The Office of Diversity and Inclusion is in search of a new vice president of diversity, equity and inclusion following university President Bob Caslen's decision to elevate the position of chief diversity officer to a vice president position.
The new position would allow the vice president of equity, diversity and inclusion to report directly to the university president instead of reporting to the provost, the chief academic officer at the University of South Carolina.
Since the search committee was formed in November, it has reviewed 93 applications, conducted 10 video conference interviews with candidates and narrowed it down to three finalists.
As part of the search, the Office of Diversity and Inclusion hosted three town halls open to the public to highlight each of the three finalists for the position.
On Monday, the first town hall was moderated by Kirk Foster, the associate dean for diversity, equity and inclusion in the College of Social Work, with the first candidate interviewed, Deidra Dennie.
Dennie is the chief diversity officer for Anne Arundel Community College in Arnold, Maryland. She was asked a question about "education and professional development curriculum."
"You can't have programming initiatives just for the sake of programming and initiatives; it needs to be tied to something. There needs to be some outcomes; there needs to be some measurements," Dennie said.
Dennie said her immediate priority, if elected, would be to investigate the question of representation.
In her first six months, Dennie said her goal would be to "really get into the data and disaggregate it and see what's going on, and figure out a way to meet with people in order to address what we see are the deficits."
The second town hall was moderated by Anna Cofie, the president of the graduate student association, and was held on Thursday with the second candidate interviewed, Julian Williams.
Williams is the vice president of compliance, diversity and ethics at George Mason University in Virginia. He spoke about the importance of diversity.
"It's important because we have a student body, in particular, that is well informed and will call us on the gap between what they feel and what is actually happening," Williams said. "Folks are tired of reading our values. They want to feel them."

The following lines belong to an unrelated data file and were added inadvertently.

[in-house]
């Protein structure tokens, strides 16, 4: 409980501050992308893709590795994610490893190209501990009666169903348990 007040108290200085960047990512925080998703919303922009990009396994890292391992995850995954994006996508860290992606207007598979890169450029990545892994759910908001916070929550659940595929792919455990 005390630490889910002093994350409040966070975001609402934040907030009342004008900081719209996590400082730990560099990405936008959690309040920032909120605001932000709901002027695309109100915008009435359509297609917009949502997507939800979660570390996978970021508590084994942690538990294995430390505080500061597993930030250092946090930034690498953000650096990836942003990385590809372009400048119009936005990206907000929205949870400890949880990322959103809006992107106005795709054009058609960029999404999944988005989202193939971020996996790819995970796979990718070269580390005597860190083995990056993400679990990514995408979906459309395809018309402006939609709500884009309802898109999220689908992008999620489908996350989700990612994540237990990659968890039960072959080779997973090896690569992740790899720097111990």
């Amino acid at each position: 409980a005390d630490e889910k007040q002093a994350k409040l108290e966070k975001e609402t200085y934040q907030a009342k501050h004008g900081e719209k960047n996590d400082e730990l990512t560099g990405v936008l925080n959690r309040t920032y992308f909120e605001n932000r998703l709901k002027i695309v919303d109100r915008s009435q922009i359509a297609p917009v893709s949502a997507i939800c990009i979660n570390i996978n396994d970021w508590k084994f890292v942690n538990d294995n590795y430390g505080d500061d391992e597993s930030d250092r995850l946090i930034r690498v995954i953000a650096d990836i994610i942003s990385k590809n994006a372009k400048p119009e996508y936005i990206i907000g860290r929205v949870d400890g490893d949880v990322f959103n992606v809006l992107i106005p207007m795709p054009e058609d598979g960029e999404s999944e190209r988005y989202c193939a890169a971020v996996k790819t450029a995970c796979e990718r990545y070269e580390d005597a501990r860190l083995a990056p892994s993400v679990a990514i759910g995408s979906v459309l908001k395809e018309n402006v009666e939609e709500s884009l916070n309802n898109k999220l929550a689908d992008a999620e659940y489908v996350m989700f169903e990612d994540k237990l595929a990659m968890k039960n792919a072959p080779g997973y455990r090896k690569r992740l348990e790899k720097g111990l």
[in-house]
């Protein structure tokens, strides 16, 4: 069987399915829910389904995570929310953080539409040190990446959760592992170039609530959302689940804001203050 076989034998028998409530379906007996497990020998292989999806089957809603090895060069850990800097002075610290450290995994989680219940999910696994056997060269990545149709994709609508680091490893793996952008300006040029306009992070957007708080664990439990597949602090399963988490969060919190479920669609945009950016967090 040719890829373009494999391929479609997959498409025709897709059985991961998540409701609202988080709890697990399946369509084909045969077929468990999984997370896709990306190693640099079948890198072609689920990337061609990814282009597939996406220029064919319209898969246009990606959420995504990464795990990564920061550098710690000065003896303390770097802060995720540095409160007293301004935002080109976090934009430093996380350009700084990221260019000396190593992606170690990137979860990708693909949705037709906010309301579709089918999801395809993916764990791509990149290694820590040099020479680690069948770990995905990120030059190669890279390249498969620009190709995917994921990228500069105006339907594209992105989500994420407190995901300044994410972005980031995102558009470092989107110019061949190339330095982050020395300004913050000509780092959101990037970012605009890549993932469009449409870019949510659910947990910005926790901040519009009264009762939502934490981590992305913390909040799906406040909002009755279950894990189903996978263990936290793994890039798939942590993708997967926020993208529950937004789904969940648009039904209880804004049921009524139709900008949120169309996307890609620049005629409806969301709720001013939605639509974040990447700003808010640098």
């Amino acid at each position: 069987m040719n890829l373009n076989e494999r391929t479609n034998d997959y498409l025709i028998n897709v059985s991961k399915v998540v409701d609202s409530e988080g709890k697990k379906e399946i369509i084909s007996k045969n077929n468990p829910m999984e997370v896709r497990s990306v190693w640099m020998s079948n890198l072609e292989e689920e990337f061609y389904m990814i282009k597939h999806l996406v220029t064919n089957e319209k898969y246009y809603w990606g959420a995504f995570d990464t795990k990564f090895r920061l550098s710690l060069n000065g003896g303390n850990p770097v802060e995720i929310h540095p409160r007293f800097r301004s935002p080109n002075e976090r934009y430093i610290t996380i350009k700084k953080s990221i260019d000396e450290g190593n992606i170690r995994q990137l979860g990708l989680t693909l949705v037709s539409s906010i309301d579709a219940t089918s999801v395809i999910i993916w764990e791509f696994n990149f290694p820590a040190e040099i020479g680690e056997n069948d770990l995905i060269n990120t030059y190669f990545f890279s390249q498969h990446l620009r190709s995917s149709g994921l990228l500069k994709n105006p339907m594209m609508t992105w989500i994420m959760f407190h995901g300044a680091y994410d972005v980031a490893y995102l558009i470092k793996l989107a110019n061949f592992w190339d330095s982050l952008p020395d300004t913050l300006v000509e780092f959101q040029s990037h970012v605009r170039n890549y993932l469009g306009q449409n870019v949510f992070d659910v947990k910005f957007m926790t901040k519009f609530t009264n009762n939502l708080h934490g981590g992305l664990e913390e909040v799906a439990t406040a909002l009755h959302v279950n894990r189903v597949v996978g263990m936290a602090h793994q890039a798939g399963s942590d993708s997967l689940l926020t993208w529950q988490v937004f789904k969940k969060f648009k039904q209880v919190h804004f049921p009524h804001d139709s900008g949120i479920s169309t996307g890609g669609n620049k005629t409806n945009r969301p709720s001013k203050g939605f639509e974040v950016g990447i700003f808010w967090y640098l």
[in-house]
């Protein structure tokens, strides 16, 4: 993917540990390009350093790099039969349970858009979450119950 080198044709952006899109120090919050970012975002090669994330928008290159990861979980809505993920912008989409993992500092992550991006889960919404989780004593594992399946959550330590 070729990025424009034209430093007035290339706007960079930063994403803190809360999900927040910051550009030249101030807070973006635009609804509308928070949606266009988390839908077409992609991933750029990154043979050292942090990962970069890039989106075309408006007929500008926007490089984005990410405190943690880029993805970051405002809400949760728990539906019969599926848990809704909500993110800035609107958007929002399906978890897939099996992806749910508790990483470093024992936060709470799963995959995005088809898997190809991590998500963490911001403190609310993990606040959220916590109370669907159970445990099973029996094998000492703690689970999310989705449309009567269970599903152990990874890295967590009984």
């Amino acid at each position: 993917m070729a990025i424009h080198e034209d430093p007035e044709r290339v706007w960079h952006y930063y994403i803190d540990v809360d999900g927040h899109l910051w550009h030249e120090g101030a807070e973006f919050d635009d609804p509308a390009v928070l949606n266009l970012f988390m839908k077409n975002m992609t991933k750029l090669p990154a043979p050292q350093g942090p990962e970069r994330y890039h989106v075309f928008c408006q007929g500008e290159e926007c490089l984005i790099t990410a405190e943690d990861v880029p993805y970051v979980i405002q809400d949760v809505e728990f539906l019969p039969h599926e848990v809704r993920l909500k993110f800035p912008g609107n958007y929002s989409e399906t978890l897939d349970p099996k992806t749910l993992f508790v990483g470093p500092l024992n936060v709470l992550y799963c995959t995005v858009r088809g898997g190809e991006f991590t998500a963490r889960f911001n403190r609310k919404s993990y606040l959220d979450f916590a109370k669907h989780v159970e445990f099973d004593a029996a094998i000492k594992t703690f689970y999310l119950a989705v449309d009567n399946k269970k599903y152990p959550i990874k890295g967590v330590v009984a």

Williams said if he was chosen, he would want to hear from the Carolina community and build from there.
"From a vision and goals perspective, I think there's an opportunity for the institution to be a national leader in this space," Williams said. "What I would want to do initially is just come in and listen to people ... have them help me ingratiate myself into the community if selected and then sort of go from there."
The third and final town hall featured John Dozier. Dozier is the chief diversity officer and senior associate provost for inclusion at USC. He discussed his plans to expand the office's impact.
"I think first you have to develop a strategic plan that addresses how we want to address the challenges of diversity, equity and inclusion on our campus," Dozier said. "Composition, achievement, engagement and inclusion are the core issues, or the core attributes, of a strategic plan."
Dozier said as the standing chief officer of diversity, he is already familiar with the challenges that face the university.
"I understand our context, I understand some of the challenges here," Dozier said. "I'm energized and passionate about the work that we're doing."
All of the candidates were asked about biased incidents on campuses and how they would balance their duties as vice president with freedom of speech rights.
Dennie said although freedom of speech is a right, "it doesn't recuse you from consequences."
"That's the one thing I found in my community," Dennie said. "Our populace is saying, 'This happened to me, and nobody cared. Nobody checked on me to make sure I was okay.' We need to do check-ins."
Williams said he thought different types of speech should be called as they are.
"In my opinion, I think we have to get plain," Williams said. "If something's racist, let's call it that. If it's homophobic, xenophobic, sexist, let's call it that, but then let's also make sure that we're communicating what else we're doing."
Dozier said he would argue for consequences for some forms of speech.
"Instances when people do or say things that are intentional and public ... I would be the very first to argue that we need to call out and push out those bad actors," Dozier said.
Caslen will make the final decision on who is chosen to be the new vice president of diversity, equity and inclusion in the next few weeks.